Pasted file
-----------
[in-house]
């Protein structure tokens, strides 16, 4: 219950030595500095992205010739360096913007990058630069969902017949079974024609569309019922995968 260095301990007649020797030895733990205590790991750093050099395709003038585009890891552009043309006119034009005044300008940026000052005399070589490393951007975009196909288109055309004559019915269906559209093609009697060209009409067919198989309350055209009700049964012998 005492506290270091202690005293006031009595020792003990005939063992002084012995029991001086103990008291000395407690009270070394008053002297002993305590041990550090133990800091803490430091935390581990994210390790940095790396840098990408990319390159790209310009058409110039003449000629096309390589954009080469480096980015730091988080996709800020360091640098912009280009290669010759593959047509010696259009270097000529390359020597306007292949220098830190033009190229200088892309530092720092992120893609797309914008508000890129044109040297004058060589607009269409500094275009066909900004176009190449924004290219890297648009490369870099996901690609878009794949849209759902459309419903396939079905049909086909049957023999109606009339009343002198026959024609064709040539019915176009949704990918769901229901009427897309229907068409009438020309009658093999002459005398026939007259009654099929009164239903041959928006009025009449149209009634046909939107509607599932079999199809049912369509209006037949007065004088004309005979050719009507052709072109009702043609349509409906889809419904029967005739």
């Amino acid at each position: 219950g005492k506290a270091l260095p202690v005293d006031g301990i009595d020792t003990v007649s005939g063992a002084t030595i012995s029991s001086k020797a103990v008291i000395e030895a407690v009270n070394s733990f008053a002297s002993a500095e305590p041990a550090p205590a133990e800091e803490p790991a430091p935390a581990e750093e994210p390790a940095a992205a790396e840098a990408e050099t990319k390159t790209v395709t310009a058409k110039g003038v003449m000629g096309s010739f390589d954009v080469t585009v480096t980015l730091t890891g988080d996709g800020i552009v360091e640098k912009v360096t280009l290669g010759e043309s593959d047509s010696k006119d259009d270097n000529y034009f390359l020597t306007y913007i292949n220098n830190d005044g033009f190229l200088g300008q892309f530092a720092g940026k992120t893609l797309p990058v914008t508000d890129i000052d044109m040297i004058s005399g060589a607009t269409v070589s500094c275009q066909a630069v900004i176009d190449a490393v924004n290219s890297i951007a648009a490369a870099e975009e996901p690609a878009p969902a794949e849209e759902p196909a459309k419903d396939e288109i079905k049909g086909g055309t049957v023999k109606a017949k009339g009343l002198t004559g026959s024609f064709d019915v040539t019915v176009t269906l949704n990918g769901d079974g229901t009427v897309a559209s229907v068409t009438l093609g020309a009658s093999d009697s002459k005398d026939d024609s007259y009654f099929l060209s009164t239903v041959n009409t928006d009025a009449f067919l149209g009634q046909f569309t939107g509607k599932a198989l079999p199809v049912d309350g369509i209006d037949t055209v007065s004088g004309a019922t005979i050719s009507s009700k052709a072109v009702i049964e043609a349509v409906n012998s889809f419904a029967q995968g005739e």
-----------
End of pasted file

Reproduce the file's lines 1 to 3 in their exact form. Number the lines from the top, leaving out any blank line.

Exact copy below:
[in-house]
């Protein structure tokens, strides 16, 4: 219950030595500095992205010739360096913007990058630069969902017949079974024609569309019922995968 260095301990007649020797030895733990205590790991750093050099395709003038585009890891552009043309006119034009005044300008940026000052005399070589490393951007975009196909288109055309004559019915269906559209093609009697060209009409067919198989309350055209009700049964012998 005492506290270091202690005293006031009595020792003990005939063992002084012995029991001086103990008291000395407690009270070394008053002297002993305590041990550090133990800091803490430091935390581990994210390790940095790396840098990408990319390159790209310009058409110039003449000629096309390589954009080469480096980015730091988080996709800020360091640098912009280009290669010759593959047509010696259009270097000529390359020597306007292949220098830190033009190229200088892309530092720092992120893609797309914008508000890129044109040297004058060589607009269409500094275009066909900004176009190449924004290219890297648009490369870099996901690609878009794949849209759902459309419903396939079905049909086909049957023999109606009339009343002198026959024609064709040539019915176009949704990918769901229901009427897309229907068409009438020309009658093999002459005398026939007259009654099929009164239903041959928006009025009449149209009634046909939107509607599932079999199809049912369509209006037949007065004088004309005979050719009507052709072109009702043609349509409906889809419904029967005739």
């Amino acid at each position: 219950g005492k506290a270091l260095p202690v005293d006031g301990i009595d020792t003990v007649s005939g063992a002084t030595i012995s029991s001086k020797a103990v008291i000395e030895a407690v009270n070394s733990f008053a002297s002993a500095e305590p041990a550090p205590a133990e800091e803490p790991a430091p935390a581990e750093e994210p390790a940095a992205a790396e840098a990408e050099t990319k390159t790209v395709t310009a058409k110039g003038v003449m000629g096309s010739f390589d954009v080469t585009v480096t980015l730091t890891g988080d996709g800020i552009v360091e640098k912009v360096t280009l290669g010759e043309s593959d047509s010696k006119d259009d270097n000529y034009f390359l020597t306007y913007i292949n220098n830190d005044g033009f190229l200088g300008q892309f530092a720092g940026k992120t893609l797309p990058v914008t508000d890129i000052d044109m040297i004058s005399g060589a607009t269409v070589s500094c275009q066909a630069v900004i176009d190449a490393v924004n290219s890297i951007a648009a490369a870099e975009e996901p690609a878009p969902a794949e849209e759902p196909a459309k419903d396939e288109i079905k049909g086909g055309t049957v023999k109606a017949k009339g009343l002198t004559g026959s024609f064709d019915v040539t019915v176009t269906l949704n990918g769901d079974g229901t009427v897309a559209s229907v068409t009438l093609g020309a009658s093999d009697s002459k005398d026939d024609s007259y009654f099929l060209s009164t239903v041959n009409t928006d009025a009449f067919l149209g009634q046909f569309t939107g509607k599932a198989l079999p199809v049912d309350g369509i209006d037949t055209v007065s004088g004309a019922t005979i050719s009507s009700k052709a072109v009702i049964e043609a349509v409906n012998s889809f419904a029967q995968g005739e």